How to Reduce Stress and Be Resilient: Part 2

Using the brain to be resilient

In last week’s article I shared these 7 tips to recover quickly from stress and become more resilient.

In this post I’ll be sharing 7 tips to work with your mind to be resilient.  It is also just as possible and important to use your mind to release stress and be resilient.  

Here are 7 ways you can use your mind to maintain a state of wellbeing whether you are going through challenging circumstances or not:

#1:  Imagine things working out just the way you want them to.

Be very specific in your vision and allow yourself to enjoy the feelings as if this vision of what you want has already happened RIGHT NOW.  In other words, instead of focusing on what you don’t want and then worrying about it, focus on what you do want and be grateful about it.

Your thoughts become what you experience so practice this often as a way to help you be resilient whenever you experience something negative or stressful

#2:  To piggyback on the first tip, focus on anything in your life you are grateful for.

Instead of having tunnel vision about any problems you are experiencing, think about all that you have in your life that is good.  You cannot feel stressed, worried or anxious and feel grateful at the same time.  Spend much of your mental time on those wonderful things in your life and you’ll be well on your way to being more resilient. 

It could be your health, the pretty flower in your back yard or the smile of your child.  

Or anything else big, medium or small.

#3:  Practice being mindful.

Mindfulness is basically the act of experiencing hat you are experiencing.  For example, mindful eating of an almond involves really noticing what the almond looks like, what it feels like when you take your first bite, what it feels like as you chew, what it tastes like when you chew, and what it feels like going down your esophagus.  It is being in the present moment.  

Your mind may often stray into the past or the future or some other distraction and with mindfulness, you practice returning to what you are experiencing.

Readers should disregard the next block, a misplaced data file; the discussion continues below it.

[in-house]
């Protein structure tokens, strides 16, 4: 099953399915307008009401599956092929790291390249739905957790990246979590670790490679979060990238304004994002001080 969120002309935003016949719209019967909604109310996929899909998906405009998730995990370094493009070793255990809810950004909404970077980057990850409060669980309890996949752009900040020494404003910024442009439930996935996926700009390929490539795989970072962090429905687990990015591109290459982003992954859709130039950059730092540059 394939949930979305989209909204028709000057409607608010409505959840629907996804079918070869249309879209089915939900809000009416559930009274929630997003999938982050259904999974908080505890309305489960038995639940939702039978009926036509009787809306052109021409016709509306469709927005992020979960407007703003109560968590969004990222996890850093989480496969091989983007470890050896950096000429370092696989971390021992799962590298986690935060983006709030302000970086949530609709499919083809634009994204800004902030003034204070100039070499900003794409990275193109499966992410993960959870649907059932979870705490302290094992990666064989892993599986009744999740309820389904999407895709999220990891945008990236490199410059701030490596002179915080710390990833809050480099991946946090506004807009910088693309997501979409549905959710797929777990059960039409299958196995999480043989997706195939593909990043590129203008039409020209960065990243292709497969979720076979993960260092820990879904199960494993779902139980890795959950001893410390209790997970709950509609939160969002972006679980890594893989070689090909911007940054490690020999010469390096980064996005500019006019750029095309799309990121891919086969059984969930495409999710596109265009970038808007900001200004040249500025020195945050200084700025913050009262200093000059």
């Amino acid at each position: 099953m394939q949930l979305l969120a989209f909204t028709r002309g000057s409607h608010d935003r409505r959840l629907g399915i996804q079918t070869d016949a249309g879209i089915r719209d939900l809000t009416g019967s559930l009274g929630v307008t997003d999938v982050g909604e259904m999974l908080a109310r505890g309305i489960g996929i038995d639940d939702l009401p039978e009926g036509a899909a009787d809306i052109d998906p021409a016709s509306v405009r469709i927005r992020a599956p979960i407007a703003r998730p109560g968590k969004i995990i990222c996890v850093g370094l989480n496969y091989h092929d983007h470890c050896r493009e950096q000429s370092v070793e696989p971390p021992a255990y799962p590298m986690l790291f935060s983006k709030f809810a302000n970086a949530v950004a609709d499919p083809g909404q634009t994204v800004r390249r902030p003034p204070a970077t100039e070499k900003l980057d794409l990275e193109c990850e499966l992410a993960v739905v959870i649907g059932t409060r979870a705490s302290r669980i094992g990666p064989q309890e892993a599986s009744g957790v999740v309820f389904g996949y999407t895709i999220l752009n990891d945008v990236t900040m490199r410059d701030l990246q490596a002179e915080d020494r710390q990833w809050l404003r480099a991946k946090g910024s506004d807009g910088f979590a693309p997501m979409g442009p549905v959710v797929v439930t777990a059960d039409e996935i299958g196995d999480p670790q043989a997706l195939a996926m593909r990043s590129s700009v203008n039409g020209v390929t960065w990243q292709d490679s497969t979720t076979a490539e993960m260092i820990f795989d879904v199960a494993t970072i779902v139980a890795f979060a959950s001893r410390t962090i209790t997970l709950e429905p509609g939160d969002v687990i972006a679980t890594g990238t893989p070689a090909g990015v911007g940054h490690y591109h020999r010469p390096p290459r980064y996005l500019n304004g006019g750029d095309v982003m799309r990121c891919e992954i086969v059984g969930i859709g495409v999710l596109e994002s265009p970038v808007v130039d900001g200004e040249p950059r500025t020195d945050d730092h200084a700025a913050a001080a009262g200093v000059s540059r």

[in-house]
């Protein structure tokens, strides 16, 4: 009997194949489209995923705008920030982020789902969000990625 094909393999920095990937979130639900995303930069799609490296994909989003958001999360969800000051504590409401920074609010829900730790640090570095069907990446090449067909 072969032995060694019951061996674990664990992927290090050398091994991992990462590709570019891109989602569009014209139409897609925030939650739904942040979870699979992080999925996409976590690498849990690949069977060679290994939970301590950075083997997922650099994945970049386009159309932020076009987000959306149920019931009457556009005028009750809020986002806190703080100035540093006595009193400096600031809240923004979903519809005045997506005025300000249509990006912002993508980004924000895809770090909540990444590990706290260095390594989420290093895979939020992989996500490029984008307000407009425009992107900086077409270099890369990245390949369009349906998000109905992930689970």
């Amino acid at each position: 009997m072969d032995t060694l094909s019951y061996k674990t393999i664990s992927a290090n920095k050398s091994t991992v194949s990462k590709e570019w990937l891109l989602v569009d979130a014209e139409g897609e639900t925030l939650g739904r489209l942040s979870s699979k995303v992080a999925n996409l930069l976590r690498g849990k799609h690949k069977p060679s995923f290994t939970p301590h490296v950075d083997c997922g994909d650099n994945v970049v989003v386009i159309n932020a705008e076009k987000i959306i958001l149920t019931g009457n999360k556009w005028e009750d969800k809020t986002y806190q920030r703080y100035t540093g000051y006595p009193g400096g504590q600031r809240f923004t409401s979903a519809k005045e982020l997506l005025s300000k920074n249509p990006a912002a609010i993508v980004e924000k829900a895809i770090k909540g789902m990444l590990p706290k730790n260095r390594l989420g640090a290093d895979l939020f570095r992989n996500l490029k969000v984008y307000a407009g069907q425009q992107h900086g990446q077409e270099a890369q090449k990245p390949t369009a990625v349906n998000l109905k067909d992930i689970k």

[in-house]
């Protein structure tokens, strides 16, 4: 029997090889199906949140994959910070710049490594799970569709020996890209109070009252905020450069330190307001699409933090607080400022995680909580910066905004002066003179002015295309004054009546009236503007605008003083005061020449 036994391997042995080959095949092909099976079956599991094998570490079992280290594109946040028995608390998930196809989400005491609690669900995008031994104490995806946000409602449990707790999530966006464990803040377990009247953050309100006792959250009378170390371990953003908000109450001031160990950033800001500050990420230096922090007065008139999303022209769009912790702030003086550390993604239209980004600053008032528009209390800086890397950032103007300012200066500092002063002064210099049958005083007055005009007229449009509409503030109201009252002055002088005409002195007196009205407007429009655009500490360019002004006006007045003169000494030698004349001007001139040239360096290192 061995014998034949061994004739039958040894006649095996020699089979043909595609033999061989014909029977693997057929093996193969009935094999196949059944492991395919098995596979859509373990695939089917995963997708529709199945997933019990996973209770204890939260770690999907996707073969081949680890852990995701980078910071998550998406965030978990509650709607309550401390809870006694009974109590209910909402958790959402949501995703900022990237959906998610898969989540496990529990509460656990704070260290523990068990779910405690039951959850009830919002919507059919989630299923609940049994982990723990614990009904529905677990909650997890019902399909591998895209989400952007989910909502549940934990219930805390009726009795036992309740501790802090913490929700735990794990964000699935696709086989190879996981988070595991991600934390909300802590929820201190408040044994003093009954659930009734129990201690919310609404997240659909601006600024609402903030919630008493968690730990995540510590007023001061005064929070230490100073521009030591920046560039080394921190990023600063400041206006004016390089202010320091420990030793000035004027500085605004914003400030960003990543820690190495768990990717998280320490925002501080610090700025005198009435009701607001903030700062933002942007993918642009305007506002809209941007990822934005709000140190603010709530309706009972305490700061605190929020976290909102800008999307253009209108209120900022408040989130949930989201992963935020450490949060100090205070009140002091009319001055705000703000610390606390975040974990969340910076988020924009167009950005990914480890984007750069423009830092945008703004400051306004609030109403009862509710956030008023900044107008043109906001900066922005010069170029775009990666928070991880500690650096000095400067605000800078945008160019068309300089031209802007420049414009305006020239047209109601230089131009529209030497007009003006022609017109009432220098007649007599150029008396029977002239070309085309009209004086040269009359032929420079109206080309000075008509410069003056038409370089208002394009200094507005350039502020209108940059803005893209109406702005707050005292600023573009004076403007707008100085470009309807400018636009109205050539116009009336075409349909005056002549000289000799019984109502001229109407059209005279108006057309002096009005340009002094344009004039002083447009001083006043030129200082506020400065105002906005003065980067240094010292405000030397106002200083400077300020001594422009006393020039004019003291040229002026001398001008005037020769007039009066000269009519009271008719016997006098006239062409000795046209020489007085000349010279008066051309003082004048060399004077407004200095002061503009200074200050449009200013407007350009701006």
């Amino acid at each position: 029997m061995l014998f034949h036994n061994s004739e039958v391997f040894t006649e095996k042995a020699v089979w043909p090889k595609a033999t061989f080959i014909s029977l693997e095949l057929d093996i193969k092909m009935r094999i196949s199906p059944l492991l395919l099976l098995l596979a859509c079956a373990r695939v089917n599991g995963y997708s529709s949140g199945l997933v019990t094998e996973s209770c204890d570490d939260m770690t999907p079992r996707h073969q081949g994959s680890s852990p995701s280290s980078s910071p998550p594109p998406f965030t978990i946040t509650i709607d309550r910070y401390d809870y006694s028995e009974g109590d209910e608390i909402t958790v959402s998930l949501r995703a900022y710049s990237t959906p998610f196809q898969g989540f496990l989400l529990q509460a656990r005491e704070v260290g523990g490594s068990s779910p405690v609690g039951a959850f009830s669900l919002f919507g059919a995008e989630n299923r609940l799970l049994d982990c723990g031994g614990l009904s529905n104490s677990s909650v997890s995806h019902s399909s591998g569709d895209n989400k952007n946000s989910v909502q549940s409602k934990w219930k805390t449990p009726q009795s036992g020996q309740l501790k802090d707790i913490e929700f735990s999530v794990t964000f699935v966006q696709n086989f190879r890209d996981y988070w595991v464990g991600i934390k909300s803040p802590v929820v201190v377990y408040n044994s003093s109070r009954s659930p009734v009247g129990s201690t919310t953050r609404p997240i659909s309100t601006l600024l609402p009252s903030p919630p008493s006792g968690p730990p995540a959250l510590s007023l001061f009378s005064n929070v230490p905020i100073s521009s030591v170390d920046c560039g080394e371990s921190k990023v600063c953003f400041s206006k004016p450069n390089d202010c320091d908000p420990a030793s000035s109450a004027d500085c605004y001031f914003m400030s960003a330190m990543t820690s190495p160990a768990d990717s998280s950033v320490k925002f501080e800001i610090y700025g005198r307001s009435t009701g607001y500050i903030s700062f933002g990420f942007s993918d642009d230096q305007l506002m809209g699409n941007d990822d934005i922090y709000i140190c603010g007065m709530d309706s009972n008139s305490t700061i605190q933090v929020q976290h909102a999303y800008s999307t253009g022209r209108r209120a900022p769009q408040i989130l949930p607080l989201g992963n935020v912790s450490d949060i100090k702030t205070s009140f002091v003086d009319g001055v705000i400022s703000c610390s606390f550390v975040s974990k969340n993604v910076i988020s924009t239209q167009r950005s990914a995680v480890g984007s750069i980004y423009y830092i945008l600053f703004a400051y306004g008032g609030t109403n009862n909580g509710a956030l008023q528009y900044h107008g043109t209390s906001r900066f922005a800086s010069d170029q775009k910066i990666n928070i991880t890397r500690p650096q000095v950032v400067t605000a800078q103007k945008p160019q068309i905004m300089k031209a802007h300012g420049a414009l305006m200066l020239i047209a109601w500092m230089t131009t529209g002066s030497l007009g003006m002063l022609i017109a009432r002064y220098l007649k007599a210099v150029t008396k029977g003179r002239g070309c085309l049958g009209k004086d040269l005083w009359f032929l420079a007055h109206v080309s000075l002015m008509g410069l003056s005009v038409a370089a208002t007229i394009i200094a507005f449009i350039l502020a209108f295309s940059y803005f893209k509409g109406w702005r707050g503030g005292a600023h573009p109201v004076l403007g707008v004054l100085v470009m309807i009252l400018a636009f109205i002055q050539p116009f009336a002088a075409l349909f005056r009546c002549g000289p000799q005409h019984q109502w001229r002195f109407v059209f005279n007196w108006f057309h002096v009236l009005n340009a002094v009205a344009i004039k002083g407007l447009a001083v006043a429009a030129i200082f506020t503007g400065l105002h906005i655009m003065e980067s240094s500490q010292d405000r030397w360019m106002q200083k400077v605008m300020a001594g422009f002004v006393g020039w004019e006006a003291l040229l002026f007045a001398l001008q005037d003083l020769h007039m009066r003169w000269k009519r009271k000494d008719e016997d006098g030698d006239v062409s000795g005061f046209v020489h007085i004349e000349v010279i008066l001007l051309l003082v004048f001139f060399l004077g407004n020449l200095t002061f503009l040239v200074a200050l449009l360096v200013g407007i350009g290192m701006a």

You are in the here and now.  This practice is particularly useful during times of stress to help you become more calm and be resilient and you navigate whatever it is you are facing.

#4:  Reframe your tough times as opportunities for self-development.

This tough time or crisis may be a time for you to learn how to depend on others in a healthy way, or develop some new skills or traits (i.e.- courage, patience, trust, perseverance) or some other important life lesson.  Look at it as an opportunity to learn to be resilient, then allow yourself to be grateful for that life lesson.

#5:  Think of a way to be helpful to another person or a group of people (or animals the environment, etc.)  

Brain research shows how giving of oneself releases neurochemicals in the brain that can lift people’s spirits, become more resilient and be a buffer against stress.

#6:  Think of whom and what you can ask for help or support.  

Like I said in Tip # 4, this trait of “healthy dependence” cannot be overemphasized.  Thinking about what you need and the person you would like to give it to you, frees you up from the illusion that you have to go on these challenges on your own.  Far too many people are soloists in their life, hiding their problems and needs.

#7:  Get educated about whatever the problems is you are dealing with.  

Find and do research on people that seemed to flourish who went through the stressful situation you are going through.  Learn about how they think, what their habits are and anything else that may have helped them be resilient during a similar challenge.  Know that brain research says that mild to moderate stress leads to more learning and the building of your brain.   

Let these “successful” people be your role models who point you to new internal resources you did not know you had.

My wish for you as you close out 2017 and begin 2018 is that you apply the tips to be more resilient I discussed in this blog and the one that precedes this one.  

I wish you the happiest of New Years and want you to utilize these resources of body and mind that could help you experience more of that happiness and peace!

Leave a Reply